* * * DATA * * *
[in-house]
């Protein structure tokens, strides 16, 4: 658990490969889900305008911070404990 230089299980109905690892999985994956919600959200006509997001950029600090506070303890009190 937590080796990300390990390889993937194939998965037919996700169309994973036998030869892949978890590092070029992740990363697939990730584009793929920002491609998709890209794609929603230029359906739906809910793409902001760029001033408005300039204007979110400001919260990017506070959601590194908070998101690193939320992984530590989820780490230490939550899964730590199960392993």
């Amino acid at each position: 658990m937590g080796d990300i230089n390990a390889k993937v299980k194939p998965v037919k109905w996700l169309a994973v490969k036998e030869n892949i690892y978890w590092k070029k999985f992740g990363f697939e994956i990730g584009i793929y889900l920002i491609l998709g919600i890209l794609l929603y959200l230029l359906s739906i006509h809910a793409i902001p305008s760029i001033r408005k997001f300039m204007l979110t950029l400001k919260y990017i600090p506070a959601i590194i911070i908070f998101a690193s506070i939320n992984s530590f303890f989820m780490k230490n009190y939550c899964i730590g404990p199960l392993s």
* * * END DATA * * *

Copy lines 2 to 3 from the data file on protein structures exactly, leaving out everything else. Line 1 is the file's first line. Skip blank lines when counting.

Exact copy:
């Protein structure tokens, strides 16, 4: 658990490969889900305008911070404990 230089299980109905690892999985994956919600959200006509997001950029600090506070303890009190 937590080796990300390990390889993937194939998965037919996700169309994973036998030869892949978890590092070029992740990363697939990730584009793929920002491609998709890209794609929603230029359906739906809910793409902001760029001033408005300039204007979110400001919260990017506070959601590194908070998101690193939320992984530590989820780490230490939550899964730590199960392993």
């Amino acid at each position: 658990m937590g080796d990300i230089n390990a390889k993937v299980k194939p998965v037919k109905w996700l169309a994973v490969k036998e030869n892949i690892y978890w590092k070029k999985f992740g990363f697939e994956i990730g584009i793929y889900l920002i491609l998709g919600i890209l794609l929603y959200l230029l359906s739906i006509h809910a793409i902001p305008s760029i001033r408005k997001f300039m204007l979110t950029l400001k919260y990017i600090p506070a959601i590194i911070i908070f998101a690193s506070i939320n992984s530590f303890f989820m780490k230490n009190y939550c899964i730590g404990p199960l392993s």